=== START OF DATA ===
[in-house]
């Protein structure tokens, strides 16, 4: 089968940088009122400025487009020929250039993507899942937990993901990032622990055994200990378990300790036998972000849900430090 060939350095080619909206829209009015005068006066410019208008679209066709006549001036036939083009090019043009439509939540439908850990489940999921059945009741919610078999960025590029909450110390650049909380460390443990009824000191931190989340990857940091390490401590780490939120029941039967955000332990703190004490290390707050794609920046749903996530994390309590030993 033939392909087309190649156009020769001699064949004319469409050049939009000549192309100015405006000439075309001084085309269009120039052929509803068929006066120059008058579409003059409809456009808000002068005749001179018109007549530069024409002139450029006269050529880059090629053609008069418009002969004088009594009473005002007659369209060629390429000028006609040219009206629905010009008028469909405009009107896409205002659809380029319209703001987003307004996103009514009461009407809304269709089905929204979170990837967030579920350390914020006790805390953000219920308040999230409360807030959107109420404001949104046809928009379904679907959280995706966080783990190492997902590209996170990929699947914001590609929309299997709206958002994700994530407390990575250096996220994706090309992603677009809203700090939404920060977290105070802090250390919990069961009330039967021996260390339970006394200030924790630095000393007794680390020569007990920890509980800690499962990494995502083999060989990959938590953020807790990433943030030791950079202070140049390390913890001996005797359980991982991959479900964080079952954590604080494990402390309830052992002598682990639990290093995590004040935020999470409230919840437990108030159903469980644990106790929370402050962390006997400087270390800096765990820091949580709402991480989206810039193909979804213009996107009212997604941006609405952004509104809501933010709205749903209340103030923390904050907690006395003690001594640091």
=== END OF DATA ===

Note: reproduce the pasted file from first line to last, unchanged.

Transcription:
[in-house]
């Protein structure tokens, strides 16, 4: 089968940088009122400025487009020929250039993507899942937990993901990032622990055994200990378990300790036998972000849900430090 060939350095080619909206829209009015005068006066410019208008679209066709006549001036036939083009090019043009439509939540439908850990489940999921059945009741919610078999960025590029909450110390650049909380460390443990009824000191931190989340990857940091390490401590780490939120029941039967955000332990703190004490290390707050794609920046749903996530994390309590030993 033939392909087309190649156009020769001699064949004319469409050049939009000549192309100015405006000439075309001084085309269009120039052929509803068929006066120059008058579409003059409809456009808000002068005749001179018109007549530069024409002139450029006269050529880059090629053609008069418009002969004088009594009473005002007659369209060629390429000028006609040219009206629905010009008028469909405009009107896409205002659809380029319209703001987003307004996103009514009461009407809304269709089905929204979170990837967030579920350390914020006790805390953000219920308040999230409360807030959107109420404001949104046809928009379904679907959280995706966080783990190492997902590209996170990929699947914001590609929309299997709206958002994700994530407390990575250096996220994706090309992603677009809203700090939404920060977290105070802090250390919990069961009330039967021996260390339970006394200030924790630095000393007794680390020569007990920890509980800690499962990494995502083999060989990959938590953020807790990433943030030791950079202070140049390390913890001996005797359980991982991959479900964080079952954590604080494990402390309830052992002598682990639990290093995590004040935020999470409230919840437990108030159903469980644990106790929370402050962390006997400087270390800096765990820091949580709402991480989206810039193909979804213009996107009212997604941006609405952004509104809501933010709205749903209340103030923390904050907690006395003690001594640091």